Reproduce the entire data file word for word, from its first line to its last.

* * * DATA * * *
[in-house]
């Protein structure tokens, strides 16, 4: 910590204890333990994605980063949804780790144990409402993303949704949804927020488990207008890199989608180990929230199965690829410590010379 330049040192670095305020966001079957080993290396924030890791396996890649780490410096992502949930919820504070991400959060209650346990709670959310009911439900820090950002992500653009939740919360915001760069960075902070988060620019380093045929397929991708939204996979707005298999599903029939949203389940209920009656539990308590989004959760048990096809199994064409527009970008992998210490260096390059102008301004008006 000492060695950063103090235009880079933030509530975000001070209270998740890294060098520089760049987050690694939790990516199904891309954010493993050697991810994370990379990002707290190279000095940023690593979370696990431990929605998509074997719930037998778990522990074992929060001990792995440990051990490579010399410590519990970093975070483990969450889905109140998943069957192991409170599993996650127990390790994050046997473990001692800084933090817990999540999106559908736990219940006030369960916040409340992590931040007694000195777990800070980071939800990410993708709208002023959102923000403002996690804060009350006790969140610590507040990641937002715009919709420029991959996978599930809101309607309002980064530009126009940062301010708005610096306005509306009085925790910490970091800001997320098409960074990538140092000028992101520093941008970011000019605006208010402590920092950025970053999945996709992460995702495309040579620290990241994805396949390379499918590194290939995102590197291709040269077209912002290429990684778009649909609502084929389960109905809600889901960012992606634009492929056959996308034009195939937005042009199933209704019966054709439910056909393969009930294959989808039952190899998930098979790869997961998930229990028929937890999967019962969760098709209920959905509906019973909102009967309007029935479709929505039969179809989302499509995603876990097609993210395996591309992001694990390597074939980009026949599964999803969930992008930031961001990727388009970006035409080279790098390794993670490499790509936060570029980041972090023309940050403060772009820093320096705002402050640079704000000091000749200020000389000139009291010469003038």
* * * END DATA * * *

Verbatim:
[in-house]
């Protein structure tokens, strides 16, 4: 910590204890333990994605980063949804780790144990409402993303949704949804927020488990207008890199989608180990929230199965690829410590010379 330049040192670095305020966001079957080993290396924030890791396996890649780490410096992502949930919820504070991400959060209650346990709670959310009911439900820090950002992500653009939740919360915001760069960075902070988060620019380093045929397929991708939204996979707005298999599903029939949203389940209920009656539990308590989004959760048990096809199994064409527009970008992998210490260096390059102008301004008006 000492060695950063103090235009880079933030509530975000001070209270998740890294060098520089760049987050690694939790990516199904891309954010493993050697991810994370990379990002707290190279000095940023690593979370696990431990929605998509074997719930037998778990522990074992929060001990792995440990051990490579010399410590519990970093975070483990969450889905109140998943069957192991409170599993996650127990390790994050046997473990001692800084933090817990999540999106559908736990219940006030369960916040409340992590931040007694000195777990800070980071939800990410993708709208002023959102923000403002996690804060009350006790969140610590507040990641937002715009919709420029991959996978599930809101309607309002980064530009126009940062301010708005610096306005509306009085925790910490970091800001997320098409960074990538140092000028992101520093941008970011000019605006208010402590920092950025970053999945996709992460995702495309040579620290990241994805396949390379499918590194290939995102590197291709040269077209912002290429990684778009649909609502084929389960109905809600889901960012992606634009492929056959996308034009195939937005042009199933209704019966054709439910056909393969009930294959989808039952190899998930098979790869997961998930229990028929937890999967019962969760098709209920959905509906019973909102009967309007029935479709929505039969179809989302499509995603876990097609993210395996591309992001694990390597074939980009026949599964999803969930992008930031961001990727388009970006035409080279790098390794993670490499790509936060570029980041972090023309940050403060772009820093320096705002402050640079704000000091000749200020000389000139009291010469003038």